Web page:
Eletrolytes are electrically charged ions or salts that are found in the bloodstream. They play an essential role in most body functions.

We frequently measure the 4 most common electrolytes, as part of a grouping referred to as "Lytes". They include: sodium (Na+), potassium (K+), chloride (Cl-) and bicarbonate (HCO3-). Changes in the electrolyte concentration can occur for a variety of reasons. We monitor them carefully and adjust intravenous therapy to maintain normal concentrations.Other electolytes are also measured, including: calcium (Ca++), phosphate (PO4--) and magnesium (Mg++).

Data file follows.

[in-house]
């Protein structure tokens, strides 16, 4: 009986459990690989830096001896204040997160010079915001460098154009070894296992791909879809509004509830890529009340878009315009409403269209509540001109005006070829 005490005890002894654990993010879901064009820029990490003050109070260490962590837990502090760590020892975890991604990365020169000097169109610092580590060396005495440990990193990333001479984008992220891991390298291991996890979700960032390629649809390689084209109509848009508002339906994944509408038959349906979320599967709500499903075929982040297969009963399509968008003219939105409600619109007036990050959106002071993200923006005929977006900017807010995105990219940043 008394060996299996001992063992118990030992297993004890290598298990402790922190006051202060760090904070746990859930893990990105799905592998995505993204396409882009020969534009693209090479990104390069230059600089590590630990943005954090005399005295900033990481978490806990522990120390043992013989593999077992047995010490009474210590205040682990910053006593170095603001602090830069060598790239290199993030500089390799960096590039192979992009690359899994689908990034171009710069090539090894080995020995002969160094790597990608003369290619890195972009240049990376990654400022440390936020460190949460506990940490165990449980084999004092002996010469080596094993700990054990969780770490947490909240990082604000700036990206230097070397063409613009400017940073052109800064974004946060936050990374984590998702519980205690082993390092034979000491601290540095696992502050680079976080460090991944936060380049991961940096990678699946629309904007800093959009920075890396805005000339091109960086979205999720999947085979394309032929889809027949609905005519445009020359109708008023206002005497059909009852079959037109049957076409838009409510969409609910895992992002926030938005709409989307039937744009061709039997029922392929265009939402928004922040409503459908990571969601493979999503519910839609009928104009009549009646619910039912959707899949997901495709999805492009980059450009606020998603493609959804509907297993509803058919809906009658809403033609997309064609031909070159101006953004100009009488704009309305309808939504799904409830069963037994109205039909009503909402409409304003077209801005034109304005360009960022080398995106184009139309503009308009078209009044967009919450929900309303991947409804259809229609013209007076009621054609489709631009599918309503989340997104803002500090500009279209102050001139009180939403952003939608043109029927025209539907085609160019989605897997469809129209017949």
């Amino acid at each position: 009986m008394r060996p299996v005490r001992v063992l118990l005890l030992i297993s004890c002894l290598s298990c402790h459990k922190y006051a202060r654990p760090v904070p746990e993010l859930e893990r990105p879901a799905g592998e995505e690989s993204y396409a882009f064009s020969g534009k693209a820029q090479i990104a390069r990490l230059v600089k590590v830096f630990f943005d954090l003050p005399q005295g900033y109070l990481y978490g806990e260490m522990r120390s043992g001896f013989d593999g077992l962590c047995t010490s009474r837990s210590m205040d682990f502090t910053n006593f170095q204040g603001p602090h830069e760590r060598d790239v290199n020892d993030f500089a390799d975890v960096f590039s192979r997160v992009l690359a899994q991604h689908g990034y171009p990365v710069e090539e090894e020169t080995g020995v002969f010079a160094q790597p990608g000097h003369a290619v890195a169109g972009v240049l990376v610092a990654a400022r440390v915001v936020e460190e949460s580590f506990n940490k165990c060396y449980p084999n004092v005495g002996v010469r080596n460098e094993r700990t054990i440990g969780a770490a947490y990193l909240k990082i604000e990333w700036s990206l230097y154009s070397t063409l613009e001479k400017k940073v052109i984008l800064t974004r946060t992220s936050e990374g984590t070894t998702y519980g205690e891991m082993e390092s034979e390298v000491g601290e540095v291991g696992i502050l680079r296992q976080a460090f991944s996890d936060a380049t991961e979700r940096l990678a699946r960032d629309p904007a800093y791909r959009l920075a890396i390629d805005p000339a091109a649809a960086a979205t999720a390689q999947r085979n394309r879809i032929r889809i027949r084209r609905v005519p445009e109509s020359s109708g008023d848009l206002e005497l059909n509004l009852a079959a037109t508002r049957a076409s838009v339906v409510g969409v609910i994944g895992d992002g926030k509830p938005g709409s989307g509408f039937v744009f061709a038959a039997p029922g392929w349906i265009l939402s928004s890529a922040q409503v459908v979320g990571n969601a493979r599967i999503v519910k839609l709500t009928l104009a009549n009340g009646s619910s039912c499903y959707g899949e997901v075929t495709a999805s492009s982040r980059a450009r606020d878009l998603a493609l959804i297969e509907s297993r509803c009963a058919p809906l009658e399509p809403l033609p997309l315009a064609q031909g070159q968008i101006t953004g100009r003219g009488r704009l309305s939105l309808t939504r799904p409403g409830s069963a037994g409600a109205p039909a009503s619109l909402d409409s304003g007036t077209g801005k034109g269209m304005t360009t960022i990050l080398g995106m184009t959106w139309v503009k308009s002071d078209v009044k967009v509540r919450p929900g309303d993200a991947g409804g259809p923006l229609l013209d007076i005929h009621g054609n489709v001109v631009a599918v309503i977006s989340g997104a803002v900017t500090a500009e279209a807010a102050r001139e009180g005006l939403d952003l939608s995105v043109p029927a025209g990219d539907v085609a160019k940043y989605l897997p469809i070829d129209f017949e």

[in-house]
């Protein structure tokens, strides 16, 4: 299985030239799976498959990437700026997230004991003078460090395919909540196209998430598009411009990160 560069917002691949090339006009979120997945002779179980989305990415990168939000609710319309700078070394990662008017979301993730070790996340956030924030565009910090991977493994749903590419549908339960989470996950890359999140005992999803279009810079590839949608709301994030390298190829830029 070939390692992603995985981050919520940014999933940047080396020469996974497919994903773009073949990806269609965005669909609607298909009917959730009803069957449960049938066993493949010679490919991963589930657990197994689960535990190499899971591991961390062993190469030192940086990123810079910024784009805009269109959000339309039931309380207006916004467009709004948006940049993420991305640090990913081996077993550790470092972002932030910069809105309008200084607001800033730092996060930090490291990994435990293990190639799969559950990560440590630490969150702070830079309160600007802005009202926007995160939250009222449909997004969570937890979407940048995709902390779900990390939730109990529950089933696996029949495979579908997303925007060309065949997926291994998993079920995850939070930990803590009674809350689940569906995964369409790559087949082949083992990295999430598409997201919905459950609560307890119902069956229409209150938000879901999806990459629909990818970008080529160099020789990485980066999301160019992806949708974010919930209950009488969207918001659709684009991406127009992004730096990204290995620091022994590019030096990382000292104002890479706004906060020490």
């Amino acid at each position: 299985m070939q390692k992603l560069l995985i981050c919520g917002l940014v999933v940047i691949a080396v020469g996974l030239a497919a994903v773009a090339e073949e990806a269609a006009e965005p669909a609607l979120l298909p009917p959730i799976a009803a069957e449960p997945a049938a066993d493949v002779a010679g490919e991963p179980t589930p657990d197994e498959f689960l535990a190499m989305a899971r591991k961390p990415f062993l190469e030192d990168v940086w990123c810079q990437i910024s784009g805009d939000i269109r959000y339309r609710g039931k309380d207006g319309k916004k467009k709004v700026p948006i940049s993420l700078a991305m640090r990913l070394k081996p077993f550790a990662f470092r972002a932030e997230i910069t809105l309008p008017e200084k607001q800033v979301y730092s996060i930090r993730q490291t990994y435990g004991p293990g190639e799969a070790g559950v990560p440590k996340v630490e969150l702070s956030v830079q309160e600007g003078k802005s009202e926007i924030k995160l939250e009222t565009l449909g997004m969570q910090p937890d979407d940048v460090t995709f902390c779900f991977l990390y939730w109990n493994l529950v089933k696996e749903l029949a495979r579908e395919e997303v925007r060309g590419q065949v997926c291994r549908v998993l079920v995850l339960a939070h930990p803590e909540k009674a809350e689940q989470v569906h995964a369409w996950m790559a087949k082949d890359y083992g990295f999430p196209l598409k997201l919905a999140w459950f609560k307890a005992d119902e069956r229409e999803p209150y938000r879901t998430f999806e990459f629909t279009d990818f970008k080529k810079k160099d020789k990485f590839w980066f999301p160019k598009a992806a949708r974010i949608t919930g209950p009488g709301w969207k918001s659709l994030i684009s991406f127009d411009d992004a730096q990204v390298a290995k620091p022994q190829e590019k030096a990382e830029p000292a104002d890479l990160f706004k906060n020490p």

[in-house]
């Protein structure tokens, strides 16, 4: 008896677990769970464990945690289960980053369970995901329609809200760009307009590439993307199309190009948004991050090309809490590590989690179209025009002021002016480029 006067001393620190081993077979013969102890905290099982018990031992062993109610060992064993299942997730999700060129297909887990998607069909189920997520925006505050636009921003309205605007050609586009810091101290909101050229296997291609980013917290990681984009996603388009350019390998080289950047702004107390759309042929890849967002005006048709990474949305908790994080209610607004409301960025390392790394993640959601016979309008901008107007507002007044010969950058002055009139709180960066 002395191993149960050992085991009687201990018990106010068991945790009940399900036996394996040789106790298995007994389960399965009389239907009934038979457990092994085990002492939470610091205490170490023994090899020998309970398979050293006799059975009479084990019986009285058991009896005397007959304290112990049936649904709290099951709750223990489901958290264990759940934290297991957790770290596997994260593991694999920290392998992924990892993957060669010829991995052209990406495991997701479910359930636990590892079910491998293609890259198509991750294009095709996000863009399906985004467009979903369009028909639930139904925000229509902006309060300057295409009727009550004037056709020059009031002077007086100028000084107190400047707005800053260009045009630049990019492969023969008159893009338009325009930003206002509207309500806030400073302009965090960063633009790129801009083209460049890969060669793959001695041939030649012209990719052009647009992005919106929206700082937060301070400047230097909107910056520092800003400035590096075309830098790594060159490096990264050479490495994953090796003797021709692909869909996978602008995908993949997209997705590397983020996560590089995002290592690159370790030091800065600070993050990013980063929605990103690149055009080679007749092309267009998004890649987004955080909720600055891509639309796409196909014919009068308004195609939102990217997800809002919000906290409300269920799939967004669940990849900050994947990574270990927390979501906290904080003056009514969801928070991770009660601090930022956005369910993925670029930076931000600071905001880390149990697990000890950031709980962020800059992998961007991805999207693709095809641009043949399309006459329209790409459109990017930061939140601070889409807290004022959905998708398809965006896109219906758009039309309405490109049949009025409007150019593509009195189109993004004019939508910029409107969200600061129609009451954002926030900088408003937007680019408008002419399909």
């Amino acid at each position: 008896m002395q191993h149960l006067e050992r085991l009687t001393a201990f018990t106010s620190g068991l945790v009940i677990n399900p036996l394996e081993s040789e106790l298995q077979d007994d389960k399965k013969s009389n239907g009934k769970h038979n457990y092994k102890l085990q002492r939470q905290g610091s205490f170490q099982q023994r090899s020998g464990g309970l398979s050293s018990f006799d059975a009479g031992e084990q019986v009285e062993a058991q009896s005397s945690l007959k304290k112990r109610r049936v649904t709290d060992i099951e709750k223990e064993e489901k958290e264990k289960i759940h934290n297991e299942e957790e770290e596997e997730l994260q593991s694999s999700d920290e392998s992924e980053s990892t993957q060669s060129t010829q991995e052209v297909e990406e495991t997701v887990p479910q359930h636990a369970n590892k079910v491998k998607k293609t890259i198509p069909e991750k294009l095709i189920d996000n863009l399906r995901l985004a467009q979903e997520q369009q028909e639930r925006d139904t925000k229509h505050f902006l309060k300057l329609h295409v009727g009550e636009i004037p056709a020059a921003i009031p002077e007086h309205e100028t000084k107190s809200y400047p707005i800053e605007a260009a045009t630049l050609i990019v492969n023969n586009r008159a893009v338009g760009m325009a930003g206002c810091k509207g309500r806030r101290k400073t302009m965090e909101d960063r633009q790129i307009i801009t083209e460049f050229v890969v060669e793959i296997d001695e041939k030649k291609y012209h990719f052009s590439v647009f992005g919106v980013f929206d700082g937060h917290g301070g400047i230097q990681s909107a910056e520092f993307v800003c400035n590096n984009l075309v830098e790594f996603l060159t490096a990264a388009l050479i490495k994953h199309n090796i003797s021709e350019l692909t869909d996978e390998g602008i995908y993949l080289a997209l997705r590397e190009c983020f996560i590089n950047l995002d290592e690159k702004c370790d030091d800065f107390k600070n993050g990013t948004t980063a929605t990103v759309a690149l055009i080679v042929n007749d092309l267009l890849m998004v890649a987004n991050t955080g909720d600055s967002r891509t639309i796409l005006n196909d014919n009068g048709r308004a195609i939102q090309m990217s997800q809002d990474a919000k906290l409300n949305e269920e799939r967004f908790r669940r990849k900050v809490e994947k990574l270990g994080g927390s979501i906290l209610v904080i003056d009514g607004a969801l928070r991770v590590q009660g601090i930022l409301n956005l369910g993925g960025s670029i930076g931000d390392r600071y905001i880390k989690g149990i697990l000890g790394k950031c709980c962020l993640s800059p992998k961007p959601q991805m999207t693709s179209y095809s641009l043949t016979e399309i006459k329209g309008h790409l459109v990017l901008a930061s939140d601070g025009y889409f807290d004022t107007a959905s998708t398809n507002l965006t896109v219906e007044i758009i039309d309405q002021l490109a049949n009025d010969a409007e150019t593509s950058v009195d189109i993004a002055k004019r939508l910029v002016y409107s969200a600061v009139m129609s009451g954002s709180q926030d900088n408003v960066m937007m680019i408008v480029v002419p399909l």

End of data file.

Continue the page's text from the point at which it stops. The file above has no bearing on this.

Levels of some of these electrolytes will often become low. We correct these levels by giving intravenous replacement, or by adding them into a patient's feeding. Potassium is an electrolyte that is important to the heart; it the one that is replaced the most frequently.

Electrolyte levels can also become too high under certain conditions. The kidney plays an important role in maintaining electrolyte balance. Kidney failure is a common reason for electrolyte abnormalities.






Last Reviewed: October 23, 2014